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Sony A5100 review

Ben Pitt
21 Oct 2014
Our Rating 

A stylish camera, but the Sony A5100 has an odd mix of advanced and beginner-oriented features.



Sensor resolution: 24 megapixels, Sensor size: 23.5x15.6mm (APS-C), Focal length multiplier: 1.5x, Viewfinder: None, LCD screen: 3in (921,600 dots), Optical zoom (35mm-equivalent focal lengths): 3.1x (24-75), 35mm-equivalent aperture: f/5.2-8.4, Lens mount: Sony E mount, Weight: 385g, Size (HxWxD): 63x119x67mm

Sony's CSC have an enviable track record in our reviews. The old NEX brand was retired, but the cameras, unchanged in concept, continue coming under the Alpha brand. The A5100 has all the usual traits: big APS-C sensor, interchangeable lenses and a slim body that's much closer in appearance and operation to a compact camera than an SLR.

The A5100's features and price place it between the Sony A5000 and A6000 in the line-up. That means it can be seen as a replacement for the old NEX-5T (or the almost identical 5R), though it's far closer in most ways to its current-generation siblings.

The 24-megapixel sensor with 179 integrated phase-detect autofocus points comes straight from the A6000, and that bodes well for both image quality and autofocus speed. Externally, it's much closer to the A5000 than the NEX-5T. There's an integrated pop-up flash, which is much neater than the NEX-5T's clip-on unit, although it also means the A5100 can't accommodate an optional viewfinder. The side-mounted card slot is an improvement, giving easy access when the camera is tripod-mounted.

Sony A5100 side

We’re disappointed that the NEX-5T’s command dial and Fn button have disappeared. As with the A5000, there are five customisable buttons on the back of the camera. However, four are assigned by default to shooting mode, drive mode, ISO speed and exposure compensation – sensible choices that we'd be inclined to leave as they are. The remaining one accesses the In-Camera Guide, which more experienced photographers won't need. However, we had a tough time choosing between the long list of options, eventually settling on AE lock. For other functions including white balance, JPEG/RAW, focusing mode, flash and metering options we had to go into the main menu, which is spread across six tabs and 23 pages. This is a big step back from the NEX-5T, which gave quick access to any six functions via its Fn button.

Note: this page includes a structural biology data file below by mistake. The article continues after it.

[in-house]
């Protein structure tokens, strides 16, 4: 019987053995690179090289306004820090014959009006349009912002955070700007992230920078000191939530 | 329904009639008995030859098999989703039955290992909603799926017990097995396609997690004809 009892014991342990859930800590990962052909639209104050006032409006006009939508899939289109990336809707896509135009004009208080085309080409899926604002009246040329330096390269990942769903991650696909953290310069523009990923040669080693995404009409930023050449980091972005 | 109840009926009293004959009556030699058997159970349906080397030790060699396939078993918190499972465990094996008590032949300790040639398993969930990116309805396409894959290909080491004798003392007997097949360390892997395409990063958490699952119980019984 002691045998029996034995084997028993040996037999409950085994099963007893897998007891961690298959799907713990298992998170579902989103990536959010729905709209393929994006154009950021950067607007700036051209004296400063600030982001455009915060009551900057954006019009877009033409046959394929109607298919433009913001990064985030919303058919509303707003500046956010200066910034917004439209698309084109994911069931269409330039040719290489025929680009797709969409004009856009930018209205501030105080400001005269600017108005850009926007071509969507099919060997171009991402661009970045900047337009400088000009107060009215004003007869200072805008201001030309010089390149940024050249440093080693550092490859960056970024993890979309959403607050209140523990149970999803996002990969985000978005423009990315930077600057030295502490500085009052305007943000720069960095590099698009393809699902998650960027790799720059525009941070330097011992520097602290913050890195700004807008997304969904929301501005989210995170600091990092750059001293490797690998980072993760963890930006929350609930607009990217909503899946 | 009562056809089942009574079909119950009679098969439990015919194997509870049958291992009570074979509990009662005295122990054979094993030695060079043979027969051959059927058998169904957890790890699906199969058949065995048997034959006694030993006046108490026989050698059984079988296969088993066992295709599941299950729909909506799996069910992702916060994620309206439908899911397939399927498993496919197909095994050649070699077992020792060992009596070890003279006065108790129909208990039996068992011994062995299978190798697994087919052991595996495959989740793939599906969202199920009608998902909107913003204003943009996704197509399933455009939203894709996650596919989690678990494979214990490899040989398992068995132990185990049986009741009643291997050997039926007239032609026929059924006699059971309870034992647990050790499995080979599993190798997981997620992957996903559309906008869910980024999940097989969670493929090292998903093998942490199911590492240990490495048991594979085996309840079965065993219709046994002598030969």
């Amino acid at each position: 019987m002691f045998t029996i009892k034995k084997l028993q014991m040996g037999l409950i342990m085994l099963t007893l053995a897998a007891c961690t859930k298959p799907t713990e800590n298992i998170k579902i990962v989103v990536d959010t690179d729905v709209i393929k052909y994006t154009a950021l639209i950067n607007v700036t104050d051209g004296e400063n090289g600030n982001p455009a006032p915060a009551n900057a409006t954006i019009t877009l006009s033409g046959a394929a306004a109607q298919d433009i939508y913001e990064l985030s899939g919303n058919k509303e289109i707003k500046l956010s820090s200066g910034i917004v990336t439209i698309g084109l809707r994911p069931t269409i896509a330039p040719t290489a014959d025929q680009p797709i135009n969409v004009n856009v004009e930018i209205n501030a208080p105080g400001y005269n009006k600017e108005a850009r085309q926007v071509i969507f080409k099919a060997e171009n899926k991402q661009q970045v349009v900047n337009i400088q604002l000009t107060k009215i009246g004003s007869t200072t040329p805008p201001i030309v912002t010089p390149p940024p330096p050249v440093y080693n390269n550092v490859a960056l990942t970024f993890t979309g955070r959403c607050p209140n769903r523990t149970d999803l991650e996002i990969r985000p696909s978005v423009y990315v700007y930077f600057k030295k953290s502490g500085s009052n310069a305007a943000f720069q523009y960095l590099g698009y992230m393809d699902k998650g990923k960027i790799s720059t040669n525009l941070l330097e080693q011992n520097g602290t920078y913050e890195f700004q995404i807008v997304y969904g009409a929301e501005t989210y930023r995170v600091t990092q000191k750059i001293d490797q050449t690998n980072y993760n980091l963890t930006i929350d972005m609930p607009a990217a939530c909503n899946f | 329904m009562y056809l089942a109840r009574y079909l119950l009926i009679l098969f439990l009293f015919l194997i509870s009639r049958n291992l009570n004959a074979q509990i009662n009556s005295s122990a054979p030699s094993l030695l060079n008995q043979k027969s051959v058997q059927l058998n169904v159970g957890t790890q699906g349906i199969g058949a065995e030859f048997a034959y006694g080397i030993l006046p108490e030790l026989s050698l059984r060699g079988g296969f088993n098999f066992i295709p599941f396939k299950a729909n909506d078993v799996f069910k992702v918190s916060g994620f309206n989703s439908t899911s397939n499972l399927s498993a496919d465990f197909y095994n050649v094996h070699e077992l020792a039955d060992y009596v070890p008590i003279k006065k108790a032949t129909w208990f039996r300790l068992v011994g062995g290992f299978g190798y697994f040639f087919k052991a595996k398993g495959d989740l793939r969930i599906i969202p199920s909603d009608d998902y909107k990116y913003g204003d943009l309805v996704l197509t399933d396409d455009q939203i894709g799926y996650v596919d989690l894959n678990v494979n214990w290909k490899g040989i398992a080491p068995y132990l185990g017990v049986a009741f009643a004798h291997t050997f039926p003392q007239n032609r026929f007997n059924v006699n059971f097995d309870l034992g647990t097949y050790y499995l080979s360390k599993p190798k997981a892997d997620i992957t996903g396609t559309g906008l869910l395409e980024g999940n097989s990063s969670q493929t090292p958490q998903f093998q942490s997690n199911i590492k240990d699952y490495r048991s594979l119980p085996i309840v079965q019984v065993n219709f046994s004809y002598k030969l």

Sony A5100 back

One advantage over the A5000 is that screen is touch-sensitive, which makes it easy to move the autofocus point. However, it took us a while to get to grips with the various autofocus-related options, which are spread out over five parameters in the menu. It's not possible to specify the autofocus area in the automatic shooting modes – only to enable a touch shutter option that focuses and shoots when the touchscreen is prodded. The touchscreen isn't used for menu navigation.

Sony A5100 selfie

The screen is articulated, tilting up by up to 180 degrees for self-portraits. We really appreciate being able to tilt the screen by 80 or 90 degrees to shoot at elbow height. The screen's strong reflections are less appealing, making it virtually impossible to use in direct sunlight. Thankfully, setting its brightness to a Sunny Weather mode in setup menu made the image much brighter. 

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